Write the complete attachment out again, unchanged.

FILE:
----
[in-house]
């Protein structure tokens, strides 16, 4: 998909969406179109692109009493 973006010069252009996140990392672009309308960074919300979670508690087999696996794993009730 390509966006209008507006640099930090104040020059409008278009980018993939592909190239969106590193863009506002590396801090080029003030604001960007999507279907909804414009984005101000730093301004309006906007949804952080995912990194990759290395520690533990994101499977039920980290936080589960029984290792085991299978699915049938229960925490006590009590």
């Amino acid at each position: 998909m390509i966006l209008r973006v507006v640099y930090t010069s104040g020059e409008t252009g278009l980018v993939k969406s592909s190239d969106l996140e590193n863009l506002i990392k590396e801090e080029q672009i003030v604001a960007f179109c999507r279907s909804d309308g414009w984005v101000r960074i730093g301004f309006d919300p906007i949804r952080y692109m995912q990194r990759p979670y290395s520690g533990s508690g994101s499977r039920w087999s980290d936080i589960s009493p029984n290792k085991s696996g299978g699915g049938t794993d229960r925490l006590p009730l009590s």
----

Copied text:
[in-house]
């Protein structure tokens, strides 16, 4: 998909969406179109692109009493 973006010069252009996140990392672009309308960074919300979670508690087999696996794993009730 390509966006209008507006640099930090104040020059409008278009980018993939592909190239969106590193863009506002590396801090080029003030604001960007999507279907909804414009984005101000730093301004309006906007949804952080995912990194990759290395520690533990994101499977039920980290936080589960029984290792085991299978699915049938229960925490006590009590």
């Amino acid at each position: 998909m390509i966006l209008r973006v507006v640099y930090t010069s104040g020059e409008t252009g278009l980018v993939k969406s592909s190239d969106l996140e590193n863009l506002i990392k590396e801090e080029q672009i003030v604001a960007f179109c999507r279907s909804d309308g414009w984005v101000r960074i730093g301004f309006d919300p906007i949804r952080y692109m995912q990194r990759p979670y290395s520690g533990s508690g994101s499977r039920w087999s980290d936080i589960s009493p029984n290792k085991s696996g299978g699915g049938t794993d229960r925490l006590p009730l009590s």